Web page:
Thirty-eight years ago, in 1974 when I first came to Maine, the tidal changes occurring four times a day in the coves and bays of Maine’s 3,478-mile coastline were a revelation. I felt myself in the presence of mystery, of hidden powers I only vaguely understood to be somehow connected to the pull of the moon’s gravity. Later, I learned the sun plays a role, too, and the earth, and that it’s not just matter of gravity but also of inertia. But don’t ask me to explain it. I’m content to leave it in the realm of “mystery.”
More recently, I came across a magazine article describing what apparently is the prevailing scientific hypothesis of how our moon came into being. This explanation, too, is in the realm of mystery. A big mystery, one that for me is no less religious or meaningful than the biblical story of the six days of creation.
Here’s a brief synopsis: Some 4.5 billion years ago, not long after the proto-Earth was formed out of debris left over from the formation of the sun – a process of accretion that scientists believe might have taken up to 20 million years to complete — a Mars-sized object hit our planet in a glancing blow. Some of this object's mass merged with the Earth, other portions were ejected into space, along with fragments of the proto-Earth’s newly formed crust. These ejected fragments eventually coalesced into the moon.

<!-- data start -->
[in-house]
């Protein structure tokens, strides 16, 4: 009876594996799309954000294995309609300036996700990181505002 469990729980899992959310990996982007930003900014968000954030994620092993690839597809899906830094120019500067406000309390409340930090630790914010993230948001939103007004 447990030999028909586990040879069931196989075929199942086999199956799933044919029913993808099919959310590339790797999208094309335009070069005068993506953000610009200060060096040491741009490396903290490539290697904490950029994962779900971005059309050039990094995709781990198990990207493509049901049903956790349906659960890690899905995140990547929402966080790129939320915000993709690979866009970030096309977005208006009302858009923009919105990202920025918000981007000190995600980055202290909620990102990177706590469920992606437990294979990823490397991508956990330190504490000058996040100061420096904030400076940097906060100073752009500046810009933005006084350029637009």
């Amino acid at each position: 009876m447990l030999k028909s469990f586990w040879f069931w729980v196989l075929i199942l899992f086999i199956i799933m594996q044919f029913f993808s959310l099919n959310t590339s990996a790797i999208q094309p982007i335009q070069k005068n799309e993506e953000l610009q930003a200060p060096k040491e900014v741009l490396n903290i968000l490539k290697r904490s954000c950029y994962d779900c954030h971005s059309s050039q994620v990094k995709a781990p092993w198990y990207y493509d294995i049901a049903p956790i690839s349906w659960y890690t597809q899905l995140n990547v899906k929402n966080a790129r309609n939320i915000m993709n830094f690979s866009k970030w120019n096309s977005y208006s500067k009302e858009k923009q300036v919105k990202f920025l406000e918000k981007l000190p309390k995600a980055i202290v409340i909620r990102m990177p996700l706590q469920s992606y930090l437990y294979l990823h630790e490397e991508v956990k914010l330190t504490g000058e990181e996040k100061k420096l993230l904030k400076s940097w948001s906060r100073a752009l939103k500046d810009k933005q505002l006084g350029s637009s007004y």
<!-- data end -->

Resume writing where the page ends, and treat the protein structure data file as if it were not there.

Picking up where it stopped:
Two conditions of Earth’s habitability were created in that mammoth collision: the moon with its gravitational pull creating our oceans’ tides; and the 23.5-degree tilt of our planet from what had been a vertical axis.
The pull of the orbiting moon also is what has kept our tilt stabilized at 23.5 degrees, which creates the seasons and distributes the sun’s radiation more evenly around the globe. Without seasons, the North and South poles would turn into a perpetual deep freeze, the equator would be hellishly hot and the diversity of life forms on Earth would be greatly diminished.
The regular rise and fall of sea level occurring with the tides creates an unique environment that many scientists believe played a crucial role in the evolution of life on Earth. In the intertidal zones life forms are exposed to periods of being immersed in water and other periods when they are exposed to air. Some organisms developed the ability to live outside of their aquatic habitat, their comfort zone. Over time, life moved from the sea to land. Some life forms choose to remain in the intertidal zone: Tough enough to survive in two distinct habitats that appear and disappear four times a day.